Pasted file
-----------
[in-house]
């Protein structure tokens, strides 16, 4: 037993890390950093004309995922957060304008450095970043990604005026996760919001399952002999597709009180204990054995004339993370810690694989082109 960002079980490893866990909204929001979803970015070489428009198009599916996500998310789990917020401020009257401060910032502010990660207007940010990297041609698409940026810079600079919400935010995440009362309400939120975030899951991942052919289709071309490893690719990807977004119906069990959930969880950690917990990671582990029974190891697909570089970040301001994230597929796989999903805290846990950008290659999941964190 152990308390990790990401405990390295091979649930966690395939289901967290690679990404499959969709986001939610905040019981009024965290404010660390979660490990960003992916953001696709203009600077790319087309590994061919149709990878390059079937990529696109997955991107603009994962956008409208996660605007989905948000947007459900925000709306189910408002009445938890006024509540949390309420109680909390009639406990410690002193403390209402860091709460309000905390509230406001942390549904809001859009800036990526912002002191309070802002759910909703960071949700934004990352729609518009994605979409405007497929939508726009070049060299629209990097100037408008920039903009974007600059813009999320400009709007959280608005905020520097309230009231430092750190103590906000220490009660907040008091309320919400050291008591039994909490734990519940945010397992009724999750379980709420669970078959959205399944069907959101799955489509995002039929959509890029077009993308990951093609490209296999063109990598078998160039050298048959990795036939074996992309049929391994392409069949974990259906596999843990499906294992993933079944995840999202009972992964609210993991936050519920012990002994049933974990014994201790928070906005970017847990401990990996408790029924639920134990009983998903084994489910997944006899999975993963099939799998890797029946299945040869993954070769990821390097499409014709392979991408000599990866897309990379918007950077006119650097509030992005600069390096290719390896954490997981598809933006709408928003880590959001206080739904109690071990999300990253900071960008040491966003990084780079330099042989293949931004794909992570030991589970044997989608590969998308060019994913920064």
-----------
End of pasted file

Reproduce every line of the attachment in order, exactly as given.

[in-house]
């Protein structure tokens, strides 16, 4: 037993890390950093004309995922957060304008450095970043990604005026996760919001399952002999597709009180204990054995004339993370810690694989082109 960002079980490893866990909204929001979803970015070489428009198009599916996500998310789990917020401020009257401060910032502010990660207007940010990297041609698409940026810079600079919400935010995440009362309400939120975030899951991942052919289709071309490893690719990807977004119906069990959930969880950690917990990671582990029974190891697909570089970040301001994230597929796989999903805290846990950008290659999941964190 152990308390990790990401405990390295091979649930966690395939289901967290690679990404499959969709986001939610905040019981009024965290404010660390979660490990960003992916953001696709203009600077790319087309590994061919149709990878390059079937990529696109997955991107603009994962956008409208996660605007989905948000947007459900925000709306189910408002009445938890006024509540949390309420109680909390009639406990410690002193403390209402860091709460309000905390509230406001942390549904809001859009800036990526912002002191309070802002759910909703960071949700934004990352729609518009994605979409405007497929939508726009070049060299629209990097100037408008920039903009974007600059813009999320400009709007959280608005905020520097309230009231430092750190103590906000220490009660907040008091309320919400050291008591039994909490734990519940945010397992009724999750379980709420669970078959959205399944069907959101799955489509995002039929959509890029077009993308990951093609490209296999063109990598078998160039050298048959990795036939074996992309049929391994392409069949974990259906596999843990499906294992993933079944995840999202009972992964609210993991936050519920012990002994049933974990014994201790928070906005970017847990401990990996408790029924639920134990009983998903084994489910997944006899999975993963099939799998890797029946299945040869993954070769990821390097499409014709392979991408000599990866897309990379918007950077006119650097509030992005600069390096290719390896954490997981598809933006709408928003880590959001206080739904109690071990999300990253900071960008040491966003990084780079330099042989293949931004794909992570030991589970044997989608590969998308060019994913920064």